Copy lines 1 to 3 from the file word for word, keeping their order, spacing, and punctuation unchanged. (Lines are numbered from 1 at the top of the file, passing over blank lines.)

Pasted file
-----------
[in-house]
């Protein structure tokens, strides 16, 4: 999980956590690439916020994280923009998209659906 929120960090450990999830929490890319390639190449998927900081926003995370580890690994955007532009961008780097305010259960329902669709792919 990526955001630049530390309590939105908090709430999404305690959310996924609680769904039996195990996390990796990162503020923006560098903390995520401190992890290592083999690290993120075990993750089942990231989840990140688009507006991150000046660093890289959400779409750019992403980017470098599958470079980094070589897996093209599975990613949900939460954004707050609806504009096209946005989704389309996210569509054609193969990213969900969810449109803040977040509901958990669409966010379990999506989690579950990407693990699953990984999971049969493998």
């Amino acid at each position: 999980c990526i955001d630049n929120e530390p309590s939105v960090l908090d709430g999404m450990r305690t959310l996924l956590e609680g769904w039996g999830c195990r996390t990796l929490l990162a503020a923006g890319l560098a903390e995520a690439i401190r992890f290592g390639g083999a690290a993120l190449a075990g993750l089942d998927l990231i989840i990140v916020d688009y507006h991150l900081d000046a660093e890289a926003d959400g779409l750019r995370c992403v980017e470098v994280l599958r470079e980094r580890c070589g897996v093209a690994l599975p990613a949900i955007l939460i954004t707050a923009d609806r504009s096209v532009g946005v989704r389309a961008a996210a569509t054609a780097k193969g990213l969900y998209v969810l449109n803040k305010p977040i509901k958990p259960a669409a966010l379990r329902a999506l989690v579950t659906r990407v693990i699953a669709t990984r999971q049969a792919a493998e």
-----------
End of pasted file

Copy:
[in-house]
């Protein structure tokens, strides 16, 4: 999980956590690439916020994280923009998209659906 929120960090450990999830929490890319390639190449998927900081926003995370580890690994955007532009961008780097305010259960329902669709792919 990526955001630049530390309590939105908090709430999404305690959310996924609680769904039996195990996390990796990162503020923006560098903390995520401190992890290592083999690290993120075990993750089942990231989840990140688009507006991150000046660093890289959400779409750019992403980017470098599958470079980094070589897996093209599975990613949900939460954004707050609806504009096209946005989704389309996210569509054609193969990213969900969810449109803040977040509901958990669409966010379990999506989690579950990407693990699953990984999971049969493998």
């Amino acid at each position: 999980c990526i955001d630049n929120e530390p309590s939105v960090l908090d709430g999404m450990r305690t959310l996924l956590e609680g769904w039996g999830c195990r996390t990796l929490l990162a503020a923006g890319l560098a903390e995520a690439i401190r992890f290592g390639g083999a690290a993120l190449a075990g993750l089942d998927l990231i989840i990140v916020d688009y507006h991150l900081d000046a660093e890289a926003d959400g779409l750019r995370c992403v980017e470098v994280l599958r470079e980094r580890c070589g897996v093209a690994l599975p990613a949900i955007l939460i954004t707050a923009d609806r504009s096209v532009g946005v989704r389309a961008a996210a569509t054609a780097k193969g990213l969900y998209v969810l449109n803040k305010p977040i509901k958990p259960a669409a966010l379990r329902a999506l989690v579950t659906r990407v693990i699953a669709t990984r999971q049969a792919a493998e």